We meet in a big Methodist church. Our members are Christian, Jewish, and Other. We all get along. Members of our weaving guild have always shown respect for each other’s varying religions. We wish each other happiness in all holidays. Religion rarely interferes with weaving.
I had heard, and repeated the rumor that mixing fibers was a biblical no-no. Having been raised in the New Testament now world of Roman Catholicism, I didn’t have to worry about anything from Leviticus (xix, 19), and Deuteronomy (xxii, 11). I found humor in the ruling. An Orthodox Jewish weaving student did not.
This was not a concern until our home study group chose mixed warps for our focus last year. I combined 21 different purple threads and repeated it 6 times to make my warp. Linen and wool lined up, side-by-side, again and again, across the scarf. I assumed such flagrant rule breaking would doom me to damnation, and proclaimed my home study homework my “going to hell” scarf. I really wasn’t worried, but others might be, so I did a little more research.
I called and asked Rabbi Granatstein of the Green Road Temple (very orthodox I’m told) to please explain the rules and consequences of disregarding them. He first explained that Jewish rules only apply to Jews. Gentiles in general don’t have to worry about being kosher. That left me totally in the clear. Having concern for the souls of my friends and future students, I continued questioning.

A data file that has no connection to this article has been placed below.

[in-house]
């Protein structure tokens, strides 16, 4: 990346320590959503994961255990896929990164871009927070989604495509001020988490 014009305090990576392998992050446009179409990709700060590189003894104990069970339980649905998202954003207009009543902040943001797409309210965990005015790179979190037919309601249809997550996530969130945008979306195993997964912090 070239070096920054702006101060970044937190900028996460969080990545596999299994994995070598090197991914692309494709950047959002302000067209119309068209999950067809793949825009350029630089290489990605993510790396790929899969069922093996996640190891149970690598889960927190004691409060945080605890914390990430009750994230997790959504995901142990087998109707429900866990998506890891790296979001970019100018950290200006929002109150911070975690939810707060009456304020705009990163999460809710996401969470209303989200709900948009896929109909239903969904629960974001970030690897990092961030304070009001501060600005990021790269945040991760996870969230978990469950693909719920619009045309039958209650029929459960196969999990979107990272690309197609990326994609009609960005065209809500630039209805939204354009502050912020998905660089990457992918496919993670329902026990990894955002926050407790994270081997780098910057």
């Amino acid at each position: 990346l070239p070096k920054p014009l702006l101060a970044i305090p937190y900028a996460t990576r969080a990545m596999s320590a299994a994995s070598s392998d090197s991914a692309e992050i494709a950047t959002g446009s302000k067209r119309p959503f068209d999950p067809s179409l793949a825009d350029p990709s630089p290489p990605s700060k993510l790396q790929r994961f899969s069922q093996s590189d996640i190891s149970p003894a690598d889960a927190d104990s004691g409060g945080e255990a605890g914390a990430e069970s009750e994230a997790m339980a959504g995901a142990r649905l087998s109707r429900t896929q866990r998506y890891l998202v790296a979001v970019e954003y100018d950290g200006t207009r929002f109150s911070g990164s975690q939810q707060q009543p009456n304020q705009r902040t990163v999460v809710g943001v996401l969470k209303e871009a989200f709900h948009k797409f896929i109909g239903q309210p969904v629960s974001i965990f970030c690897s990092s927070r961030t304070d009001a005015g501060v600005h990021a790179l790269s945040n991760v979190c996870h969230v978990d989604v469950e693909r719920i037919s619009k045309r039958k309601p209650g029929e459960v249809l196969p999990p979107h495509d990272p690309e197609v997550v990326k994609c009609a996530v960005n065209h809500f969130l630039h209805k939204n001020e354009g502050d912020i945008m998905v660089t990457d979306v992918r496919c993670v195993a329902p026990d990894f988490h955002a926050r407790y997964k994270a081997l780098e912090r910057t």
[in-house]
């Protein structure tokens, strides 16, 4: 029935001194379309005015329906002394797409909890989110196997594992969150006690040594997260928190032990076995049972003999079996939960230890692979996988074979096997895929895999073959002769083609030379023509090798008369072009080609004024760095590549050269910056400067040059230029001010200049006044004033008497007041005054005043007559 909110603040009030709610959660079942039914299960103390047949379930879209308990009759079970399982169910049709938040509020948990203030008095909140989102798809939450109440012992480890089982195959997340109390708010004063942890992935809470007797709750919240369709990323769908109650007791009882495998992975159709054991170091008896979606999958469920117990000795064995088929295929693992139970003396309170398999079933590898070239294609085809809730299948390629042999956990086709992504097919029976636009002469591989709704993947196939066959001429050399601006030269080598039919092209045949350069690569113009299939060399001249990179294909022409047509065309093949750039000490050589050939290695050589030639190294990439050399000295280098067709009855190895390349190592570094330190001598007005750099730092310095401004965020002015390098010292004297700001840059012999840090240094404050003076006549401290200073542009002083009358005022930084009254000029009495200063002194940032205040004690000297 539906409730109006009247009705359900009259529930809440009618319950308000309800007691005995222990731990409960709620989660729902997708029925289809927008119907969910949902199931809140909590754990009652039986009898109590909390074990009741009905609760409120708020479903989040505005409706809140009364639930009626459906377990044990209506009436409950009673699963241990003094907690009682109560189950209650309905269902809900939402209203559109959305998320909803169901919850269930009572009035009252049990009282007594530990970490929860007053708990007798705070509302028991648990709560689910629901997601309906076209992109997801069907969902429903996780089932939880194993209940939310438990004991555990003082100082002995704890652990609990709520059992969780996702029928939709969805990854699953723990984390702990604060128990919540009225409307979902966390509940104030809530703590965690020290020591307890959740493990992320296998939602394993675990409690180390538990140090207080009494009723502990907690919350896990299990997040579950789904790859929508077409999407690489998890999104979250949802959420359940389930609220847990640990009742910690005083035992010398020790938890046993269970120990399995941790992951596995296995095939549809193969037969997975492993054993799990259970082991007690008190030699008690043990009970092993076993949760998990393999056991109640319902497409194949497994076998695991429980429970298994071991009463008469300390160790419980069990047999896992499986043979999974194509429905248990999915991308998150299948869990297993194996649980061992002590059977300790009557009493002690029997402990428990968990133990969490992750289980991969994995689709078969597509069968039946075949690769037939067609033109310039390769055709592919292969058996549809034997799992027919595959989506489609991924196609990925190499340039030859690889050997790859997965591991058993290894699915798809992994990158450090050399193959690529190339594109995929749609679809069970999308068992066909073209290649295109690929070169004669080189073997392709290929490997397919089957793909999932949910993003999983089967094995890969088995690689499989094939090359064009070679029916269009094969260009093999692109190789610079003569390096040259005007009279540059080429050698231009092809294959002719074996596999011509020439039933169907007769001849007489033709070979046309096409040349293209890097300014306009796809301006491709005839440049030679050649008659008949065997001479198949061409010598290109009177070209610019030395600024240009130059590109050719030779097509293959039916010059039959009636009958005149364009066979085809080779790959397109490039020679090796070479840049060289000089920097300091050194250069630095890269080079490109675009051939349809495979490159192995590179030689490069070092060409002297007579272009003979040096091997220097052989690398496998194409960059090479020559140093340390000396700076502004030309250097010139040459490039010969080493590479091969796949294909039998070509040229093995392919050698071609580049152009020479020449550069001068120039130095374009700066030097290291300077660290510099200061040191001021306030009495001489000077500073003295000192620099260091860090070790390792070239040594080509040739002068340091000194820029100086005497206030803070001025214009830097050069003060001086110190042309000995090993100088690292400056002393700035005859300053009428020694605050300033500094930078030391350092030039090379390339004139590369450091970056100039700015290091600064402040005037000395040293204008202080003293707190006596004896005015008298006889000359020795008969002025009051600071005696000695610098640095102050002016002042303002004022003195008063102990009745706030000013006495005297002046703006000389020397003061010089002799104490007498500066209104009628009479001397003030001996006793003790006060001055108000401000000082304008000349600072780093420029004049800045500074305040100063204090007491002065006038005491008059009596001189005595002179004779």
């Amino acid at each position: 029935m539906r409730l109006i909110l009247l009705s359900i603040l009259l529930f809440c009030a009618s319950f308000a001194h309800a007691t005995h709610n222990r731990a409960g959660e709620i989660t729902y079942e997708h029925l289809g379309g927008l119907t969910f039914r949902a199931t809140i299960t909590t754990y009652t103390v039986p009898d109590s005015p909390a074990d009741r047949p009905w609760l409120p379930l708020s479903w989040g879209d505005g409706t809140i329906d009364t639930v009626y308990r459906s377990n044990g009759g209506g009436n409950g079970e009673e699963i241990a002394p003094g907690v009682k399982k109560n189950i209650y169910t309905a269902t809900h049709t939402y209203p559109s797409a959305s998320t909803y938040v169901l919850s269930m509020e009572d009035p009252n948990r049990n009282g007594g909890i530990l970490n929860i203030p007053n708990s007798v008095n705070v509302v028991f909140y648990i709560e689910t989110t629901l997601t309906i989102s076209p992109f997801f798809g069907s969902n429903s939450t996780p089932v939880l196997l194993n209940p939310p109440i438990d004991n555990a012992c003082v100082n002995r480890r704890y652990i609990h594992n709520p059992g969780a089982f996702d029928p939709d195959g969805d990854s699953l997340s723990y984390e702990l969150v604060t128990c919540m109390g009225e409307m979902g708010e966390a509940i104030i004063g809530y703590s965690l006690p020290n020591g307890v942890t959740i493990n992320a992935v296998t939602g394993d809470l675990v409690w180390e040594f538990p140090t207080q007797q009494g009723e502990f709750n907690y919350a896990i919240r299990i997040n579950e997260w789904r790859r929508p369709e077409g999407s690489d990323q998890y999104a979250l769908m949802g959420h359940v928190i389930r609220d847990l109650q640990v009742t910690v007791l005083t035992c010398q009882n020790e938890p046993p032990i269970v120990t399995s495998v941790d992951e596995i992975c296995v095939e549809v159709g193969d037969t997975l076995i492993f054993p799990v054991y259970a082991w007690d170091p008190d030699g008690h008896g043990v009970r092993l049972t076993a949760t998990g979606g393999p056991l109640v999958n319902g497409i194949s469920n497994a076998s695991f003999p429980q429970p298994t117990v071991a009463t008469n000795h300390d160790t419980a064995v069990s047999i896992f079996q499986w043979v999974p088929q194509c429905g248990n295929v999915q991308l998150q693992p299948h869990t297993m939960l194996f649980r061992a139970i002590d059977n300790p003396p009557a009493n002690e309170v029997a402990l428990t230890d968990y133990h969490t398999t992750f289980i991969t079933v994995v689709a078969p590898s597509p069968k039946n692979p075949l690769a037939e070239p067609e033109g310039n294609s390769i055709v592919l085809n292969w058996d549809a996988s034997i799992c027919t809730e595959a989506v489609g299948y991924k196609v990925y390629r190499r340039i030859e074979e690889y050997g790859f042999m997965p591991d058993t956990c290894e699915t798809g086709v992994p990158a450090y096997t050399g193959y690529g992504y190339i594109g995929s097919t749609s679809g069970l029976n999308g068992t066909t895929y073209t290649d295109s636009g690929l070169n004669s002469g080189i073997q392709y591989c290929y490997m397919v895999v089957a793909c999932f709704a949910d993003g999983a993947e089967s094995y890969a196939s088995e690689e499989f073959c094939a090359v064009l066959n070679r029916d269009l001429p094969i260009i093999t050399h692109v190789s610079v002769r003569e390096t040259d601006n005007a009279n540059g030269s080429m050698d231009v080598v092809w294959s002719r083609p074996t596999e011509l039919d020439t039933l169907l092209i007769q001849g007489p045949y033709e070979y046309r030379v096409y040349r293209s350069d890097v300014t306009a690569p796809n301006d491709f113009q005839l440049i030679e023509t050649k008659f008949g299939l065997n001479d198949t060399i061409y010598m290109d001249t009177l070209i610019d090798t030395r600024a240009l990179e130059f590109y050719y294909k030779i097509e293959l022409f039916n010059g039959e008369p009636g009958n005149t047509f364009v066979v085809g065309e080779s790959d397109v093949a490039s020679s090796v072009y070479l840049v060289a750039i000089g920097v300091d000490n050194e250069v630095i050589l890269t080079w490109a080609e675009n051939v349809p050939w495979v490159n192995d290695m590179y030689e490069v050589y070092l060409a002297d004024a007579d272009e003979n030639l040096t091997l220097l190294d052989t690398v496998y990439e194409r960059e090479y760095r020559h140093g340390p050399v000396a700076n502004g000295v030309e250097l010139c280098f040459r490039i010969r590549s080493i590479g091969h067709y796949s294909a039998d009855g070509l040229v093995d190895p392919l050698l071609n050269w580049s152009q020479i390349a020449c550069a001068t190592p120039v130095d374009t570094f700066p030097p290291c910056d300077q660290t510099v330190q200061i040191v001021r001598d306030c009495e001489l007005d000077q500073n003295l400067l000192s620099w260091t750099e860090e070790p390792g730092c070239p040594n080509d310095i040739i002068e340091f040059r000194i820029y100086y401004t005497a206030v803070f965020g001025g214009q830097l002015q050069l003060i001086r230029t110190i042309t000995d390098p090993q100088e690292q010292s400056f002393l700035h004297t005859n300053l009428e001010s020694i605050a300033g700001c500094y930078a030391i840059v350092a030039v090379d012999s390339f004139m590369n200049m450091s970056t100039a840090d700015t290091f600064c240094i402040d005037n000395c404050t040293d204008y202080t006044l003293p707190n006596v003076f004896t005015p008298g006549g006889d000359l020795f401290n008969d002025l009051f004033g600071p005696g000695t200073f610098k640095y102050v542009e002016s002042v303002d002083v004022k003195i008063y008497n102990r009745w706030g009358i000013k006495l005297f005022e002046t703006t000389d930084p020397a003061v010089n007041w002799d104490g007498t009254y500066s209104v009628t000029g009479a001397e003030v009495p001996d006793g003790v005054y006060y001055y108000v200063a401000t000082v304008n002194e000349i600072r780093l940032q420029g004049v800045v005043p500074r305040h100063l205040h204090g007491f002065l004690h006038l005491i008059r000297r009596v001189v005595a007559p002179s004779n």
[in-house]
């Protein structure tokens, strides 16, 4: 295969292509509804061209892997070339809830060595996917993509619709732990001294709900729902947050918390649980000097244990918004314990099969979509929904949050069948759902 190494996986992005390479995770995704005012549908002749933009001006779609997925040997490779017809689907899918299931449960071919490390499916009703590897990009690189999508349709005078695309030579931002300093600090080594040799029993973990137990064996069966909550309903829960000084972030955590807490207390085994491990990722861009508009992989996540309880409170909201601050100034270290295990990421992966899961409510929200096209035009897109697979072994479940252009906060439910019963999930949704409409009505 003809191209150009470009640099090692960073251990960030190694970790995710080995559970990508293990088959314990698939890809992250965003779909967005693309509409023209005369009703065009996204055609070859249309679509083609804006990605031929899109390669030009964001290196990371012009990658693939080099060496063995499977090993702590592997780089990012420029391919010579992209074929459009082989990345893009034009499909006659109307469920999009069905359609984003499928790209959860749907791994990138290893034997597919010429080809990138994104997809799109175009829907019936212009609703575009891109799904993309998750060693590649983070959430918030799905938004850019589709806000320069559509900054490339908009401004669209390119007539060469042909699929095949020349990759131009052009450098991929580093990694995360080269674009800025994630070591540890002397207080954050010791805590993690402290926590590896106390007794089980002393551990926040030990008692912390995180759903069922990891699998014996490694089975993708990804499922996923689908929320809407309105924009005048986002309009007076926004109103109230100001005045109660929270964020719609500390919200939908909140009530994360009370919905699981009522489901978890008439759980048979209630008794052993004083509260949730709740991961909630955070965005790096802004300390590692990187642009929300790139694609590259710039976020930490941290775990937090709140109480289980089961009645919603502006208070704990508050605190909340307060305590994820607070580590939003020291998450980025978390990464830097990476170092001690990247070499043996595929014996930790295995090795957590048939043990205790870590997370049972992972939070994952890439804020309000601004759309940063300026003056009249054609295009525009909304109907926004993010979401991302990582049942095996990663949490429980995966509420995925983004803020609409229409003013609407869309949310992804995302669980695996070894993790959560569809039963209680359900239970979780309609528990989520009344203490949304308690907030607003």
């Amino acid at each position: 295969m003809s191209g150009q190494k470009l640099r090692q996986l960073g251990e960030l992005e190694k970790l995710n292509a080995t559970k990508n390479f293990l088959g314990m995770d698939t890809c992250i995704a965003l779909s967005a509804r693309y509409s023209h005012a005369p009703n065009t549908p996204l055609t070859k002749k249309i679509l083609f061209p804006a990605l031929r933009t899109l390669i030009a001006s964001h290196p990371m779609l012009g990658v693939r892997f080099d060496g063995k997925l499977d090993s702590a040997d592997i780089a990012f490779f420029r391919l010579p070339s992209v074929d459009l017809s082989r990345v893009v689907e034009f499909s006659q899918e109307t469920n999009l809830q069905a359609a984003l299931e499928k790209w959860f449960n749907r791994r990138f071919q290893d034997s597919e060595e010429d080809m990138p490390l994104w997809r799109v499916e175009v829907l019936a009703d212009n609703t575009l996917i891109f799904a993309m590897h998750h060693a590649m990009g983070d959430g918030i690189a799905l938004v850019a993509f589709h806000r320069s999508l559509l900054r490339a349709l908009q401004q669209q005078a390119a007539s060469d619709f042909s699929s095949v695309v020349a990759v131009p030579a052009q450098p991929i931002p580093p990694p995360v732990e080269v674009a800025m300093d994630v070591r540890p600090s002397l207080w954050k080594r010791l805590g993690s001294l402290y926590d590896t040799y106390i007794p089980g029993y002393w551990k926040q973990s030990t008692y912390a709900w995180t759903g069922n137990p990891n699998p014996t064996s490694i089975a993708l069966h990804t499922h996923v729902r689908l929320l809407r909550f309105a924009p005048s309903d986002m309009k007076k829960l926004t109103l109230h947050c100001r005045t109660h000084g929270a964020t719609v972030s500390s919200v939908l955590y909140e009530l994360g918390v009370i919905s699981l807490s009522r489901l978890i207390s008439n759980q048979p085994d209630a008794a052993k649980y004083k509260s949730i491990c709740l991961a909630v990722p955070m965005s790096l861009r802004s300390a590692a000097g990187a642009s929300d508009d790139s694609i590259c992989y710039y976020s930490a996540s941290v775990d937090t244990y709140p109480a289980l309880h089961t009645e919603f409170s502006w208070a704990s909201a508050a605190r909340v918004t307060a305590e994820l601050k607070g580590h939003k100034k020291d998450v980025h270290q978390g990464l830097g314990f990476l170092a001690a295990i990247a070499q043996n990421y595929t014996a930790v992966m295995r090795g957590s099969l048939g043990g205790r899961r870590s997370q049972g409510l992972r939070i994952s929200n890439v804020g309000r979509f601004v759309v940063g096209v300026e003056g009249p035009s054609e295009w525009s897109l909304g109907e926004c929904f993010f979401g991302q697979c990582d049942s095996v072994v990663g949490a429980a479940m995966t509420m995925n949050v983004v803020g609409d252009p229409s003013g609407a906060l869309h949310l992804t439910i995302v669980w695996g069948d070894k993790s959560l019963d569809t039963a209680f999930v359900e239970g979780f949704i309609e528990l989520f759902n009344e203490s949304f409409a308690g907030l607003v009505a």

The Rabbi started with the issue of cloth. It all goes back to Cain (flax grower) and Able ( sheepherder), and the first family feud. Citing the Biblical Law of Diverse Kinds, a shaatnez ruling forbids the union of linen and wool. The rule forbids the wearing of cloth made with linen and wool. It does not forbid the weaving of the cloth, or carrying it to market. It even allows for the modeling of it as long as it’s in the attempt to sell it. An Orthodox Jew can weave it, transport it, sell it or give it away without soul searching. They should not gift or sell a mixed warp garment to another Orthodox Jew, or keep it for themselves, but that’s as far as it goes.
Then Rabbi Granatstein patiently explained that the Jewish religion did indeed hold the concept of Hell, but he did not assume so small a sin could earn someone a ticket. It’s a comfort. Weavers have enough challenges without accidentally backing into brimstone.